7. Call on others for a different perspective
When writing award entries for our clients, we often discover gems of information that clients themselves would have all too easily missed. We’ve heard them gloss over something fantastic they do, simply failing to realise its potential value in an award entry. We call these things ‘entry gold dust’. So to get some perspective, make sure the entry-writing process isn’t a one-man job; we’d recommend asking friends, colleagues or an external advisor with a fresh perspective on why they think your business should win the award. Often this can uncover some valuable points that you might not have thought of.
8. Anticipate the competition
Knowing what you’re up against will give you an advantage. If your competition is in the same sector as you, make sure you stress how your business goes above and beyond to achieve success in the award category. If they come from different sectors, think about things you can tell the judges about that they won’t be reading in the other entries.
9. The power of testimonials
At one time or another, we’ve all read rave reviews of a product which have urged us to click the ‘buy now’ button – and testimonials are no different. If you can use testimonials, ideally from those who have positively witnessed/experienced your strength in the awards category, then you should include them. Try, wherever possible, to quote the source of the testimonial – anonymous feedback is never as strong. If you’re short on word count, testimonials can sometimes be included as part of the supporting information.
10. Avoid repetition
It isn’t uncommon for one of your points to be relevant to more than one question in the award entry. To make sure you’re packing your entry with the highest number of valuable points and not wasting any of the word count, try making a list of your key points, then set them out under each question (remembering to consider any word limits). This way you’ll avoid incurring repetitions and be able to set out a clear structure for each answer.
11. Final check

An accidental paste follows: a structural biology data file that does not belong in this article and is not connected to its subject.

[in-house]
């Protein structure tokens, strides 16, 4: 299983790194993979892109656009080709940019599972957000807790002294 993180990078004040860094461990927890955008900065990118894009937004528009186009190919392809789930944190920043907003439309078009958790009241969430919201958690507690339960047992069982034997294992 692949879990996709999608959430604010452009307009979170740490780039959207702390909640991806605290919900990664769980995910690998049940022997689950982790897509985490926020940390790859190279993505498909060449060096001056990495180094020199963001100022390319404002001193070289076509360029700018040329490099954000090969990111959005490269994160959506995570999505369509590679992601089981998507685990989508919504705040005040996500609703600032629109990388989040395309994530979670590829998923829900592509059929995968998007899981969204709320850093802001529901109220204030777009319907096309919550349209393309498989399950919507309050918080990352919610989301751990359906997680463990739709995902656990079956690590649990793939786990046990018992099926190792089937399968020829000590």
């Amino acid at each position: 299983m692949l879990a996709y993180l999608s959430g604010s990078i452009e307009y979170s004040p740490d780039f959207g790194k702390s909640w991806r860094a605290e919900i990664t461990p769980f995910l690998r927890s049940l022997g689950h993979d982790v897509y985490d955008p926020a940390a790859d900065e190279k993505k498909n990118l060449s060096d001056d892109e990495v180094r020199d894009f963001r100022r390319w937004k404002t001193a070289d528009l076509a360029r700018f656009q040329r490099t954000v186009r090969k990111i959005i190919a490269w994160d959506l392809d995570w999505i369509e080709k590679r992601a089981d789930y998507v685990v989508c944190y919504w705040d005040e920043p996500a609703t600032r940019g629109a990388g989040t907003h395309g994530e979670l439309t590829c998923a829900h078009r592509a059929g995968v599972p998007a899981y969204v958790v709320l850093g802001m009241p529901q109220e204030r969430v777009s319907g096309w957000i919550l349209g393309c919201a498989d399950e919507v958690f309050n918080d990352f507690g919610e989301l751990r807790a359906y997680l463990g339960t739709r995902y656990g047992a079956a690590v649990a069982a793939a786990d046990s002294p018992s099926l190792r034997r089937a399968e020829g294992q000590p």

Now it’s time for one last check of spelling, grammar and word count, and to verify that supporting evidence can be easily downloaded and read. This is where a fresh pair of eyes from a colleague can prove invaluable, as it can be surprising what tricks the brain can play when proofreading your own work – even for the most analytical of writers!
Using these tips should help you on your way to creating a successful award entry, but if you find yourself short of time or looking for professional help with elevating your entry to that of a top contender, our team of experts are ready to help. Each year we help businesses enter awards ranging from regional to national level and we’re building quite a reputation for success on behalf of our clients. In fact, we’ve had a 90% plus success rate in the last couple of years for the award entries we’ve written for our clients either winning or being shortlisted. For help with awards or indeed any other aspect of PR and marketing, contact our team today on 01392 680740 or email info@absoluteprandmarketing.com.
Dan Regan, Head of Engagement at Exeter-based Lightfoot, talking to delegates at Innovate 2017, the UK’s leading innovation show, held at the NEC Birmingham.
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Rachael Whitson, Managing Director of Absolute PR & Marketing with Lauren Williamson, Sales & Marketing Manager for Blue Cedar Homes.